DR Congo + 2 more

Democratic Republic of the Congo - Complex Emergency Fact Sheet #3, Fiscal Year (FY) 2011

Format
Situation Report
Source
Posted
Originally published

Attachments

KEY DEVELOPMENTS

· As of mid-September, approximately 1.5 million internally displaced persons (IDPs) remained uprooted in the Democratic Republic of the Congo (DRC), with the majority displaced in North Kivu, South Kivu, and Orientale provinces, according to the U.N. Office for the Coordination of Humanitarian Affairs (OCHA). The majority of IDPs fled their homes as a result of ongoing fighting and individual acts of violence, including the more than 128,000 people newly displaced between January and March 2011.

· The presence of foreign and local armed groups in eastern DRC contributed to insecurity and a decreased number of returns in mid-2011, according to the Internal Displacement Monitoring Center. As of late June, a total of nearly 888,000 individuals had returned to their areas of origin, according to OCHA.

· On September 13, OCHA reported that armed groups had committed at least 116 attacks against humanitarian actors working in DRC in 2011. As a result, humanitarian access remains limited by security conditions, particularly in North Kivu, South Kivu, and Orientale provinces.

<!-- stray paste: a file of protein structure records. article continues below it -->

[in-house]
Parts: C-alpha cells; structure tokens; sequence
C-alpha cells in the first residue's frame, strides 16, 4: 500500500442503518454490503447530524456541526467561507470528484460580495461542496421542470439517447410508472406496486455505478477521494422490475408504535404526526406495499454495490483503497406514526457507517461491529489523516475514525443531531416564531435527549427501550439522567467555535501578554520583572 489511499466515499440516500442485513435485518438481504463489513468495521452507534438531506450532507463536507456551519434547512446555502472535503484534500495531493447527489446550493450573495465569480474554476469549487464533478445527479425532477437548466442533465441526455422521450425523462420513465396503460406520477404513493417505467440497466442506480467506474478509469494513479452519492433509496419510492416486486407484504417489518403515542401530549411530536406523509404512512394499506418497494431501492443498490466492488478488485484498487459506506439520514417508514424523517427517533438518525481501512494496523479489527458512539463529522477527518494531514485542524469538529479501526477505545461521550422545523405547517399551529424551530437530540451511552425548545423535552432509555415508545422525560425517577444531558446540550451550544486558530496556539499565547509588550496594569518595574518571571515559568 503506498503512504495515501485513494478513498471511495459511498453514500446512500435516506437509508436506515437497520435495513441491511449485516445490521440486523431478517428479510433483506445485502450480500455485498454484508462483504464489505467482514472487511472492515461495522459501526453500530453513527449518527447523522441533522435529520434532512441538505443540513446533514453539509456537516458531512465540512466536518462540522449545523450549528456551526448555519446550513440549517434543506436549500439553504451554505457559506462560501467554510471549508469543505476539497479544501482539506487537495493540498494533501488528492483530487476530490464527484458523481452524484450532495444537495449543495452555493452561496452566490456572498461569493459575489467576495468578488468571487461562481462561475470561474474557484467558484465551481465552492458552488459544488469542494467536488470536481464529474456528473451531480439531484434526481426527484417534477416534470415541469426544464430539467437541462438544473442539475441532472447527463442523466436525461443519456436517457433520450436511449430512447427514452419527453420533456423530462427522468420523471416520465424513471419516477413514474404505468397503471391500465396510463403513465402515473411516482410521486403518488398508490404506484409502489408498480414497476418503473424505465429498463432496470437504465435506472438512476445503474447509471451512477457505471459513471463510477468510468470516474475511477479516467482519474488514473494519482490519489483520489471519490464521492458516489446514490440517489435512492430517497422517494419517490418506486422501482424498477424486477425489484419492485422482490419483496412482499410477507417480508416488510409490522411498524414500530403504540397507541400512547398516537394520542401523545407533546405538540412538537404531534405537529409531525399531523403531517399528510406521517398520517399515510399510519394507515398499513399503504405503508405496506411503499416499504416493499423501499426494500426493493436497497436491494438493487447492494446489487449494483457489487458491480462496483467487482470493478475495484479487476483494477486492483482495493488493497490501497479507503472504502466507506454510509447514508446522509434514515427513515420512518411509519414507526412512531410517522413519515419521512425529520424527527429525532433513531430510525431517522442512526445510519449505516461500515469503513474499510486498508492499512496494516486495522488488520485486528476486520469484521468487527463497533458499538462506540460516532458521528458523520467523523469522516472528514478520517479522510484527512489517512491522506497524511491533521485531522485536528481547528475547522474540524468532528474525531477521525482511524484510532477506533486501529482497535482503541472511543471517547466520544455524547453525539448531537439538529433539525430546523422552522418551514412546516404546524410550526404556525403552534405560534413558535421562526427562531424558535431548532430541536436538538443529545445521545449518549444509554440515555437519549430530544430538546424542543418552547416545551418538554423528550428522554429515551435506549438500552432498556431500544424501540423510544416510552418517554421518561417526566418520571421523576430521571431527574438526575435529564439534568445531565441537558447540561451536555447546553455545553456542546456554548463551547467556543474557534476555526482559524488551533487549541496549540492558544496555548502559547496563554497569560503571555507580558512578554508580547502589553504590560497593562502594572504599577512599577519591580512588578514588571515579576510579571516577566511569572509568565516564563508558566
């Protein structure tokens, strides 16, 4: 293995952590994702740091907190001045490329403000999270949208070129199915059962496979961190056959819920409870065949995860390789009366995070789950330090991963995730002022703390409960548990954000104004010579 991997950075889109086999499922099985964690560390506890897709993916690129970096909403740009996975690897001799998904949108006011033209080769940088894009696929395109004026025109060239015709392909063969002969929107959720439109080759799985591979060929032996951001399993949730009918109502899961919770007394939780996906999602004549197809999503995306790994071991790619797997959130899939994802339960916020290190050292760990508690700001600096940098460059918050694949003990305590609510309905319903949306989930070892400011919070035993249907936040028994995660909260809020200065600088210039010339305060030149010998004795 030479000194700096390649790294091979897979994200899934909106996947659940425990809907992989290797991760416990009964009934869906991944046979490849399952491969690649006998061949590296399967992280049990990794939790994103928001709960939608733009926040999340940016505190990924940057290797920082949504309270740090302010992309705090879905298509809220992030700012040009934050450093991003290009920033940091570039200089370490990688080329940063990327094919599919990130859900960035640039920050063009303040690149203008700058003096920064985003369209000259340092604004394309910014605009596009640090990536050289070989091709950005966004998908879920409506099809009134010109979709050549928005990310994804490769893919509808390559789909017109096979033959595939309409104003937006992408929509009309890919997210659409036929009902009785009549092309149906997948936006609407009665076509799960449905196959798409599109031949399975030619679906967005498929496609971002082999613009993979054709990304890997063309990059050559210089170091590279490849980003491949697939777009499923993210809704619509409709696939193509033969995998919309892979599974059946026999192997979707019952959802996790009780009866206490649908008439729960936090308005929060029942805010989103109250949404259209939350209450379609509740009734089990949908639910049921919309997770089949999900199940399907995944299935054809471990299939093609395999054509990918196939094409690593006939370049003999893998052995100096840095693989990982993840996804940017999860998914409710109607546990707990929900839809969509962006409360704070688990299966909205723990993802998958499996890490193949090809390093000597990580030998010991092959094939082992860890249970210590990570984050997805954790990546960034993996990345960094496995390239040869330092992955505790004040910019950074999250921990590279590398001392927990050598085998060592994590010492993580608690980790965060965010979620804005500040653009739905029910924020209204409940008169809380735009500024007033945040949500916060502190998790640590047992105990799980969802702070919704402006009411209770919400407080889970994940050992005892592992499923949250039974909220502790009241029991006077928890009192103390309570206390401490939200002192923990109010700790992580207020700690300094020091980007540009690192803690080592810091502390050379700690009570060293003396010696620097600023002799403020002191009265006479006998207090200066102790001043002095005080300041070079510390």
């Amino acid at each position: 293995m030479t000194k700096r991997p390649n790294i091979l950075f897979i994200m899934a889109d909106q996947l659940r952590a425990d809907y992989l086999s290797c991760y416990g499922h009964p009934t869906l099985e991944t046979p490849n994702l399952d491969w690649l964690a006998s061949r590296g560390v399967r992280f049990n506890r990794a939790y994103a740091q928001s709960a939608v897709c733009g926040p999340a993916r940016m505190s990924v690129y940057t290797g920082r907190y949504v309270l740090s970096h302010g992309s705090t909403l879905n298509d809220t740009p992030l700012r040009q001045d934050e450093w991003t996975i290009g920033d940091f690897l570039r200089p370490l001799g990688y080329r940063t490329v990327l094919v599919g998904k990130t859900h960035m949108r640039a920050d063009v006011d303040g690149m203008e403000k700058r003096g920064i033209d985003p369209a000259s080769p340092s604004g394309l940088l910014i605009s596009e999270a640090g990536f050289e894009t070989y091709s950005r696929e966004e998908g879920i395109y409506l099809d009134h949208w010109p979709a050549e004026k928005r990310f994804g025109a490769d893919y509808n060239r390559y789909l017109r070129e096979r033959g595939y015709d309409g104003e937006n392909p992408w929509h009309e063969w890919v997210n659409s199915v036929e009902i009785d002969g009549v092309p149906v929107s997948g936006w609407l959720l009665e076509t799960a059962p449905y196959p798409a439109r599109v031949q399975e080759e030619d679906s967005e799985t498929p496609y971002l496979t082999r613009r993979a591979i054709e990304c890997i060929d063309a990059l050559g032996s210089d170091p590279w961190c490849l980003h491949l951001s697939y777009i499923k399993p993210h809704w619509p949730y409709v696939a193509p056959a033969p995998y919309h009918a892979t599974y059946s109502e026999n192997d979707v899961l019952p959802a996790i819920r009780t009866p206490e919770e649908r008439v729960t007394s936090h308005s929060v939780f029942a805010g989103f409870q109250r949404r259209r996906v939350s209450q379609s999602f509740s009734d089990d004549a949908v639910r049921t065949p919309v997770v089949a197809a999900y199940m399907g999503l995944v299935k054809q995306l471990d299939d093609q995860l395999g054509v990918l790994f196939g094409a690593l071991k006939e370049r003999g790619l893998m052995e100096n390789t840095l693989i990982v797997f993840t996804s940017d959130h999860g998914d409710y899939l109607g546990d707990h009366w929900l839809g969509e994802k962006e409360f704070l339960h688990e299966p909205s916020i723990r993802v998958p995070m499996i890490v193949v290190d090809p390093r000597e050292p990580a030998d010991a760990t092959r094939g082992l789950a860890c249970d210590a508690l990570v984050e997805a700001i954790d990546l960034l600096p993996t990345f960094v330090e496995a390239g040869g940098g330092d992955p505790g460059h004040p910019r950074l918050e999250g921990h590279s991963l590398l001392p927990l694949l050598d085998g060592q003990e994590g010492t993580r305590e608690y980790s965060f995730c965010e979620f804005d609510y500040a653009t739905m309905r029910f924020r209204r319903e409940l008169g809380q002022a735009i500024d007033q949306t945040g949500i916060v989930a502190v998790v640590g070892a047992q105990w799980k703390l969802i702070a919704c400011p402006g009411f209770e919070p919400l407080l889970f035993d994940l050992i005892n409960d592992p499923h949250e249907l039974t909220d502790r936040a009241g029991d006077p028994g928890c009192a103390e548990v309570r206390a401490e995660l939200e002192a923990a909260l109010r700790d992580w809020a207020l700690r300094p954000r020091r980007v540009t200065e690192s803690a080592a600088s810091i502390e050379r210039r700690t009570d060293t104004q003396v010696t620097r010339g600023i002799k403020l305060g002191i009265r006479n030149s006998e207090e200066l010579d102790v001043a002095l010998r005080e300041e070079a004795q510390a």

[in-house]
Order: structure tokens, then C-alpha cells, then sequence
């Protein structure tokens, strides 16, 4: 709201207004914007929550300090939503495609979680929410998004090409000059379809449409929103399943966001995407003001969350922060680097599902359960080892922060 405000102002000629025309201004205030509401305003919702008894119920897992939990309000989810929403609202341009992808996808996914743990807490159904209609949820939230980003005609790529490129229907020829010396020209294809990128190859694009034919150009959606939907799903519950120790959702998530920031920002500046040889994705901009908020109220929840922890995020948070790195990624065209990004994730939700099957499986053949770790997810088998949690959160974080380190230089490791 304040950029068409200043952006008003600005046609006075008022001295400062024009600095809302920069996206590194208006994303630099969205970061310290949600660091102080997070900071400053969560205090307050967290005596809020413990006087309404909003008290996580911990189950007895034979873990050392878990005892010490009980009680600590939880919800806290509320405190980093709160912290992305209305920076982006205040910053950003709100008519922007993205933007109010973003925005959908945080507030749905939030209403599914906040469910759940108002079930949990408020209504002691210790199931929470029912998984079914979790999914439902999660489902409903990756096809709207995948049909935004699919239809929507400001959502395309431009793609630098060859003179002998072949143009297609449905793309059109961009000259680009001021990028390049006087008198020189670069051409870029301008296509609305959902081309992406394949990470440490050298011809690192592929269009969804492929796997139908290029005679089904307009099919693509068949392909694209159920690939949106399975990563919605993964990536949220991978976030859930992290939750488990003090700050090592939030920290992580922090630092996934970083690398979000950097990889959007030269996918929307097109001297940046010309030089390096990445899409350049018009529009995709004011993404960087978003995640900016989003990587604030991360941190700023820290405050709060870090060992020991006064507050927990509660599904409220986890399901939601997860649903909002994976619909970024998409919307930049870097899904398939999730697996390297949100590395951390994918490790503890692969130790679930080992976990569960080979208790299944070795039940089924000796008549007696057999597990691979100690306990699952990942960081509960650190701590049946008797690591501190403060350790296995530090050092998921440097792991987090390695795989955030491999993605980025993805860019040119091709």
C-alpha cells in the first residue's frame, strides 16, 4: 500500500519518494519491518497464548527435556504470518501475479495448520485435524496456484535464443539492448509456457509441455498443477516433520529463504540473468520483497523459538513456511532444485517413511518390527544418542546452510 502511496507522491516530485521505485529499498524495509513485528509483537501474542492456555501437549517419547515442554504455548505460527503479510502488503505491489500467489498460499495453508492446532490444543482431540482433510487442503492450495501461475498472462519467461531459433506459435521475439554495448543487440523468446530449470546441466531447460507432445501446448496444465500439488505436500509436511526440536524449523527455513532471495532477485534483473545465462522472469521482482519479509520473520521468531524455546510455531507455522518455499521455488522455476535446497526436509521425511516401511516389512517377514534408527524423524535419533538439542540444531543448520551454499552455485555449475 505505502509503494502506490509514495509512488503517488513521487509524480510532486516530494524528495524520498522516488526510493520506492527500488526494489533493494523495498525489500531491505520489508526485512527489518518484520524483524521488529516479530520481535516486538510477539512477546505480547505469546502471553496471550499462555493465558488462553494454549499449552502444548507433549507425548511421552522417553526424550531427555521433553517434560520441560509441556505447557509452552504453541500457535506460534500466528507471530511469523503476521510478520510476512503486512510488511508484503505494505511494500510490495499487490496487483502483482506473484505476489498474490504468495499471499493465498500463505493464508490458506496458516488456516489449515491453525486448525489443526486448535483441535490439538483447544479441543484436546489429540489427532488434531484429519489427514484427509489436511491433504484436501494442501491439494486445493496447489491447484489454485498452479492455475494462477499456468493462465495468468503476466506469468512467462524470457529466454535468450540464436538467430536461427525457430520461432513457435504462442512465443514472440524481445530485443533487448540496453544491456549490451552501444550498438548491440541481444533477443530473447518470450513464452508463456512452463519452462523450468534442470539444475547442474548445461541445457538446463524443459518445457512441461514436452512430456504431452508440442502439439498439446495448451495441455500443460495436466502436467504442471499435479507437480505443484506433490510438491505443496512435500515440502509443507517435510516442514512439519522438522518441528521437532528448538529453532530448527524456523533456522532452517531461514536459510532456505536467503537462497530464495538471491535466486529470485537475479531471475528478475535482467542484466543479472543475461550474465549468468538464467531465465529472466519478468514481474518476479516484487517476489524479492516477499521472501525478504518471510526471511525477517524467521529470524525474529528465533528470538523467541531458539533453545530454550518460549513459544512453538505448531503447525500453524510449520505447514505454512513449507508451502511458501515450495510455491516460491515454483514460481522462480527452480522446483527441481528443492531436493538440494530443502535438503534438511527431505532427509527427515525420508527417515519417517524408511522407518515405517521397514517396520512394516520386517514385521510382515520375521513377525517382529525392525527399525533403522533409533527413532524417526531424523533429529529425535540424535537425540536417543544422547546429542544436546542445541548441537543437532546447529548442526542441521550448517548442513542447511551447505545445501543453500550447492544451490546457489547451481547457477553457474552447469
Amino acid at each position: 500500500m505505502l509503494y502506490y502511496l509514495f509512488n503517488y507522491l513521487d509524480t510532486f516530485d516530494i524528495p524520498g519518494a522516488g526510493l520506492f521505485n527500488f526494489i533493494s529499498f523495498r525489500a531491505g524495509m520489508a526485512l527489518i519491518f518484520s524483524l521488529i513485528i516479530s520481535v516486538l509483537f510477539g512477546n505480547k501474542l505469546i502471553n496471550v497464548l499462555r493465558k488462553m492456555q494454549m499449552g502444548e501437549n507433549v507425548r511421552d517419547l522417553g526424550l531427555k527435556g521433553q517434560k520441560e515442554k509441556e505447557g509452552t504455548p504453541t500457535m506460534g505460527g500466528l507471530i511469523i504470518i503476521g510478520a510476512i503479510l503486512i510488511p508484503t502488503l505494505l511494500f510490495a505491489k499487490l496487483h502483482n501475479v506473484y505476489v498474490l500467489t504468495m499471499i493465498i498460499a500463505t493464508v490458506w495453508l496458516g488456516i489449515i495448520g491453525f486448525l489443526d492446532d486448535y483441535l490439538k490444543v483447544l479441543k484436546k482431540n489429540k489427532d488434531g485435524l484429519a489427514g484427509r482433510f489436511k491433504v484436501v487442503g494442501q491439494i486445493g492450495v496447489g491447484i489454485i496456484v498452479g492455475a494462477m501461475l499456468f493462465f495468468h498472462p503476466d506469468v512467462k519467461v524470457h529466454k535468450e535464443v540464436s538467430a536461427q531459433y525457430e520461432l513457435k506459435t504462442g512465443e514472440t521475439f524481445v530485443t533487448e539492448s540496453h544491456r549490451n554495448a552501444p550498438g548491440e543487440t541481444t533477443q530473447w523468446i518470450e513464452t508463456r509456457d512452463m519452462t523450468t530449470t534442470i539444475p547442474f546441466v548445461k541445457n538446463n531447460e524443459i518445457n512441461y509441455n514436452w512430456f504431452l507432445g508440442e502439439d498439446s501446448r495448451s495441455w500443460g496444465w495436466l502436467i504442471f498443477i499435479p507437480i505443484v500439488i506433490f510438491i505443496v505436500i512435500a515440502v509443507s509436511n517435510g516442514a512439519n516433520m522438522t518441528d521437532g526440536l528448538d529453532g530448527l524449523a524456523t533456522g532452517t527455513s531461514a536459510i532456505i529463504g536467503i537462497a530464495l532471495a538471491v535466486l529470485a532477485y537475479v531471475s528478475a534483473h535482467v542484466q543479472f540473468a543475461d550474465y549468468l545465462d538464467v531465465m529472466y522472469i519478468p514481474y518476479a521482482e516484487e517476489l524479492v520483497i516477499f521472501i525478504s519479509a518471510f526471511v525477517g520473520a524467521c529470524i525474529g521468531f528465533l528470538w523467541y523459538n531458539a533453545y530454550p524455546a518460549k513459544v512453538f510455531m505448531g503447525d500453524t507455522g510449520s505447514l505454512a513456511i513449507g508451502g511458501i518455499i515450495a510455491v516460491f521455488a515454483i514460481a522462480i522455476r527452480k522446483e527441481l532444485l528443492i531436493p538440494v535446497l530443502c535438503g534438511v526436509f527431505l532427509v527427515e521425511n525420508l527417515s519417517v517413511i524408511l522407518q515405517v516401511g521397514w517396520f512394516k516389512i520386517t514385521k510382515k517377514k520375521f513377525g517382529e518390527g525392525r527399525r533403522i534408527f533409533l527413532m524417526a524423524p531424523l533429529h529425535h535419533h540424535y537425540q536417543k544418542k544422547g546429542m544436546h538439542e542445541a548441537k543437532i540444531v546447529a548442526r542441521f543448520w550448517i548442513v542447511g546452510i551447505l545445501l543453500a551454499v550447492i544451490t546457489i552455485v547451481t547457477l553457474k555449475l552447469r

· In FY 2011, USAID provided more than $71 million to support conflict-affected populations in the DRC, including nearly $4.4 million for agriculture and food security interventions, approximately $7.3 million for economic recovery and market systems (ERMS) activities, more than $9 million for health programs, more than $6.5 for logistics and emergency relief commodities, more than $2.2 million for nutrition support, and approximately $1.6 million for water, sanitation, and hygiene (WASH) activities, as well as more than $37 million for the distribution of food assistance. In addition, the U.S. Department of State’s Bureau of Population, Refugees, and Migration (State/PRM) provided more than $24 million to assist IDPs and returnees through education, protection, livelihoods, and WASH interventions.